It was mind-blowing to think high schoolers these days live such fast lives but then looking at the World, it isn't far-fetched.  Just sad. And scary.

Elements:
I related to both mother, Elizabeth and daughter Rosie, though in a much lesser extent. Minor characters were fully realized; even if I did not like them, I still wished them the best.
I kept rooting for Rosie and she kept disappointing, but by the end I still wanted more, so I think that's a sign of a good book!  And!  I did not know this but this is the third book in a series all about the Ferguson Family and I will get to read more!

Associate:
The mother-daughter relationship, the coming-of-age summer, the profound outcome of personal choices reminds me of Jodi Piccoult's Song's of the Humpback Whale. Just grittier and less romantic.

Design:
The cover did not catch my eye, I handled this book twice on different occasions before checking it out. I am a Lamott fan (Bird by Bird, Junior year AP English) so I should have known it would be good. Layout and font were easy on the eyes, no complaints.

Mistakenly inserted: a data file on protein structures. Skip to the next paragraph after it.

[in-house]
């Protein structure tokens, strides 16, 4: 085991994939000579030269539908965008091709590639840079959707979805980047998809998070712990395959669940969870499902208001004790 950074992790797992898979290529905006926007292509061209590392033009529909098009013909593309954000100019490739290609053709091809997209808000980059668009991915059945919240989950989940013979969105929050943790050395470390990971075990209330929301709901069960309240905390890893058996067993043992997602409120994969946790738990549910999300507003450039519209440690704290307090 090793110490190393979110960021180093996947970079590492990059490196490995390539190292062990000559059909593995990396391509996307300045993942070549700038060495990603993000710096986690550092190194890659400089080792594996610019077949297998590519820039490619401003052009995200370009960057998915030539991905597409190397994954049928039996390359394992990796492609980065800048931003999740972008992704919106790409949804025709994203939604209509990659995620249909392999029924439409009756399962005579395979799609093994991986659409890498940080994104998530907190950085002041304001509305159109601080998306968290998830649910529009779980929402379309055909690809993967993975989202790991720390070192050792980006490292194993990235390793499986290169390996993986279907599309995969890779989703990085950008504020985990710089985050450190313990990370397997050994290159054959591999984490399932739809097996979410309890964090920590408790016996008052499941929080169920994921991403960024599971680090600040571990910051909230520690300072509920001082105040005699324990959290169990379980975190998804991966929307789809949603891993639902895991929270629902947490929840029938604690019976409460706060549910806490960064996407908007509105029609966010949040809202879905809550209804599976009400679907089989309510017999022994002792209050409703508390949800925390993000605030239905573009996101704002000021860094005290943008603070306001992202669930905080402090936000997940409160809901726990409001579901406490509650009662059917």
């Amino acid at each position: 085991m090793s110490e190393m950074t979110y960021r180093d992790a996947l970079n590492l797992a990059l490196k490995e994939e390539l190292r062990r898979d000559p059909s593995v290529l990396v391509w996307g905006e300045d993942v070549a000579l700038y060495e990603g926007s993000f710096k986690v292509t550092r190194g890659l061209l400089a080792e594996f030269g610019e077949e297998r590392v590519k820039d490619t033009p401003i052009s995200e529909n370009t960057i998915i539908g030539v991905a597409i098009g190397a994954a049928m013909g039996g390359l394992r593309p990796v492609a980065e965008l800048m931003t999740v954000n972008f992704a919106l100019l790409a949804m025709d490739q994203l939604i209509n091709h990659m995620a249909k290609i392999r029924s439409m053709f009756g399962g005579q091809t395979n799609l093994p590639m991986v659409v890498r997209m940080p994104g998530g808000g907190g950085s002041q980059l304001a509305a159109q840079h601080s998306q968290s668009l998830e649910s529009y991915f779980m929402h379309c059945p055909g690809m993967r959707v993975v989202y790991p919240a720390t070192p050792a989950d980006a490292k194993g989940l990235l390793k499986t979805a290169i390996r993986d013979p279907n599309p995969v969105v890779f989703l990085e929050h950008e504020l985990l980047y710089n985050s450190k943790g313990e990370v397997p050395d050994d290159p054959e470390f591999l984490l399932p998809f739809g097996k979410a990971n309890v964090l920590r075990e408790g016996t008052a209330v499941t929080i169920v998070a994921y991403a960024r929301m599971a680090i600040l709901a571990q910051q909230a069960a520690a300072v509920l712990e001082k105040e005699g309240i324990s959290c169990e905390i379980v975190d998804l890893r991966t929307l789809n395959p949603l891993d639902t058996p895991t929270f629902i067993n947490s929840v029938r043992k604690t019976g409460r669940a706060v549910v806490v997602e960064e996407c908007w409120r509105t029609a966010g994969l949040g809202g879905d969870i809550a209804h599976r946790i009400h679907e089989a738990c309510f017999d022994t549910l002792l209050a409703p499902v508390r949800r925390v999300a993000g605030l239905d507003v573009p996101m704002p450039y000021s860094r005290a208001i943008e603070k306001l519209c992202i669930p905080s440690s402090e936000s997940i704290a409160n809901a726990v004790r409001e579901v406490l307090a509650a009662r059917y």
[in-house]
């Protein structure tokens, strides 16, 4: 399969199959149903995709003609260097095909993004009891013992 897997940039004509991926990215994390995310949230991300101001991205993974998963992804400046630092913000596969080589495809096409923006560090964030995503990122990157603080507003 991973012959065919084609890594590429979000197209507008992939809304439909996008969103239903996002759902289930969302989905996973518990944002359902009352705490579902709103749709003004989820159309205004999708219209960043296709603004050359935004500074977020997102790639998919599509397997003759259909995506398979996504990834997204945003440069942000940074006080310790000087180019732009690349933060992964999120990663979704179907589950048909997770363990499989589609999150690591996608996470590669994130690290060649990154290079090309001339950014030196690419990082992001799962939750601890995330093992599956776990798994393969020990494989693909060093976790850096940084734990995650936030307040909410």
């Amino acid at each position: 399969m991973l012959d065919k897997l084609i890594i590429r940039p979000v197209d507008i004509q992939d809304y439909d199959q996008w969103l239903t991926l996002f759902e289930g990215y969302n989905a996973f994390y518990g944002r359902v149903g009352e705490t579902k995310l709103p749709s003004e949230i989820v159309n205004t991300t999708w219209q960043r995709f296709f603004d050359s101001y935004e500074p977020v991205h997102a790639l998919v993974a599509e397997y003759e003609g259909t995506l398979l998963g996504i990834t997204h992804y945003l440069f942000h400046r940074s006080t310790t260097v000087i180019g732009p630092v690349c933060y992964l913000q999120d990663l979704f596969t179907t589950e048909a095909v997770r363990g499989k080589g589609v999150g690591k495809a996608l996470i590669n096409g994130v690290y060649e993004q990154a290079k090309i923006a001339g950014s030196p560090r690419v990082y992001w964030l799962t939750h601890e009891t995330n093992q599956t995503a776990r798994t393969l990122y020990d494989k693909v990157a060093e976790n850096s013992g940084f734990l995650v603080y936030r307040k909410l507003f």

Stars:
5 out of 5
I would definitely recommend this book!  I'm one of those annoying readers who likes everything to end neatly, wrapped in a bow with complete closure. I didn't get that here but it was worth that internal struggle. Plus, I got to imagine my own happy ending so I wasn't too disappointed.

Linking up with Amber and Rachel.
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Thursday, August 27, 2015

The Man behind the Beard


It has finally come to fruition! After months of reading Elizabeth's Guy behind the Blog interviews with Seth and then Beth's interviews with Russ, I managed to ply Brian into doing it too!  I'll let his answers show how enthusiastic he was about the whole thing.